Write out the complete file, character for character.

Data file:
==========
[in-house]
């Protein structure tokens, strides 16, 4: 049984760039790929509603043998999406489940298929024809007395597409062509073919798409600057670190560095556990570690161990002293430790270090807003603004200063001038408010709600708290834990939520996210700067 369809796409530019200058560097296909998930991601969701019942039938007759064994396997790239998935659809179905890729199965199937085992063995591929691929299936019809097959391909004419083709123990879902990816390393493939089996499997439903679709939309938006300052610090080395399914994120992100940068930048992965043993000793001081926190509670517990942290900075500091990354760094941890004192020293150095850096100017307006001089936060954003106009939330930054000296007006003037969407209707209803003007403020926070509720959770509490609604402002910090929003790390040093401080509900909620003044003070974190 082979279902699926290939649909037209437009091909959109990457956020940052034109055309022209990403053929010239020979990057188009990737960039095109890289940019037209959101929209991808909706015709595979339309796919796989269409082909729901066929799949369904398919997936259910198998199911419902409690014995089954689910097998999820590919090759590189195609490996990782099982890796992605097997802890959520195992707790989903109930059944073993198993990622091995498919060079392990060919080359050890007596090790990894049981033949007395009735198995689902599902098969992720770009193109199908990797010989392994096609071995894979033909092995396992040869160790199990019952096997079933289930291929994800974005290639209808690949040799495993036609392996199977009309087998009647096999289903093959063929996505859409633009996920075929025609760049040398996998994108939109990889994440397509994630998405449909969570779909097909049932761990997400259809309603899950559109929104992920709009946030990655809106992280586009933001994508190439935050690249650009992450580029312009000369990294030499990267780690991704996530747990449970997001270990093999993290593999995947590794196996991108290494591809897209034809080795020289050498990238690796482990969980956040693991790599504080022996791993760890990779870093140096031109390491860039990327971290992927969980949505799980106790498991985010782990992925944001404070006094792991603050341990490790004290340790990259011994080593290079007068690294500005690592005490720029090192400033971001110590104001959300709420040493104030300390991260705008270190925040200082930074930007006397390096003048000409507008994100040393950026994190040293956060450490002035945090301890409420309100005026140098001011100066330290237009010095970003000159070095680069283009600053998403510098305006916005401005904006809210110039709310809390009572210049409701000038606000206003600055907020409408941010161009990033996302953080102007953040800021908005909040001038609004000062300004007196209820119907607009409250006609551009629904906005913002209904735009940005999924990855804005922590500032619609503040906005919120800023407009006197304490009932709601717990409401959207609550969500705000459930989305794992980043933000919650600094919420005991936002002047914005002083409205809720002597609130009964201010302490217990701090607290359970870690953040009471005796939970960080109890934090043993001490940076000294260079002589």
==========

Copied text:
[in-house]
């Protein structure tokens, strides 16, 4: 049984760039790929509603043998999406489940298929024809007395597409062509073919798409600057670190560095556990570690161990002293430790270090807003603004200063001038408010709600708290834990939520996210700067 369809796409530019200058560097296909998930991601969701019942039938007759064994396997790239998935659809179905890729199965199937085992063995591929691929299936019809097959391909004419083709123990879902990816390393493939089996499997439903679709939309938006300052610090080395399914994120992100940068930048992965043993000793001081926190509670517990942290900075500091990354760094941890004192020293150095850096100017307006001089936060954003106009939330930054000296007006003037969407209707209803003007403020926070509720959770509490609604402002910090929003790390040093401080509900909620003044003070974190 082979279902699926290939649909037209437009091909959109990457956020940052034109055309022209990403053929010239020979990057188009990737960039095109890289940019037209959101929209991808909706015709595979339309796919796989269409082909729901066929799949369904398919997936259910198998199911419902409690014995089954689910097998999820590919090759590189195609490996990782099982890796992605097997802890959520195992707790989903109930059944073993198993990622091995498919060079392990060919080359050890007596090790990894049981033949007395009735198995689902599902098969992720770009193109199908990797010989392994096609071995894979033909092995396992040869160790199990019952096997079933289930291929994800974005290639209808690949040799495993036609392996199977009309087998009647096999289903093959063929996505859409633009996920075929025609760049040398996998994108939109990889994440397509994630998405449909969570779909097909049932761990997400259809309603899950559109929104992920709009946030990655809106992280586009933001994508190439935050690249650009992450580029312009000369990294030499990267780690991704996530747990449970997001270990093999993290593999995947590794196996991108290494591809897209034809080795020289050498990238690796482990969980956040693991790599504080022996791993760890990779870093140096031109390491860039990327971290992927969980949505799980106790498991985010782990992925944001404070006094792991603050341990490790004290340790990259011994080593290079007068690294500005690592005490720029090192400033971001110590104001959300709420040493104030300390991260705008270190925040200082930074930007006397390096003048000409507008994100040393950026994190040293956060450490002035945090301890409420309100005026140098001011100066330290237009010095970003000159070095680069283009600053998403510098305006916005401005904006809210110039709310809390009572210049409701000038606000206003600055907020409408941010161009990033996302953080102007953040800021908005909040001038609004000062300004007196209820119907607009409250006609551009629904906005913002209904735009940005999924990855804005922590500032619609503040906005919120800023407009006197304490009932709601717990409401959207609550969500705000459930989305794992980043933000919650600094919420005991936002002047914005002083409205809720002597609130009964201010302490217990701090607290359970870690953040009471005796939970960080109890934090043993001490940076000294260079002589």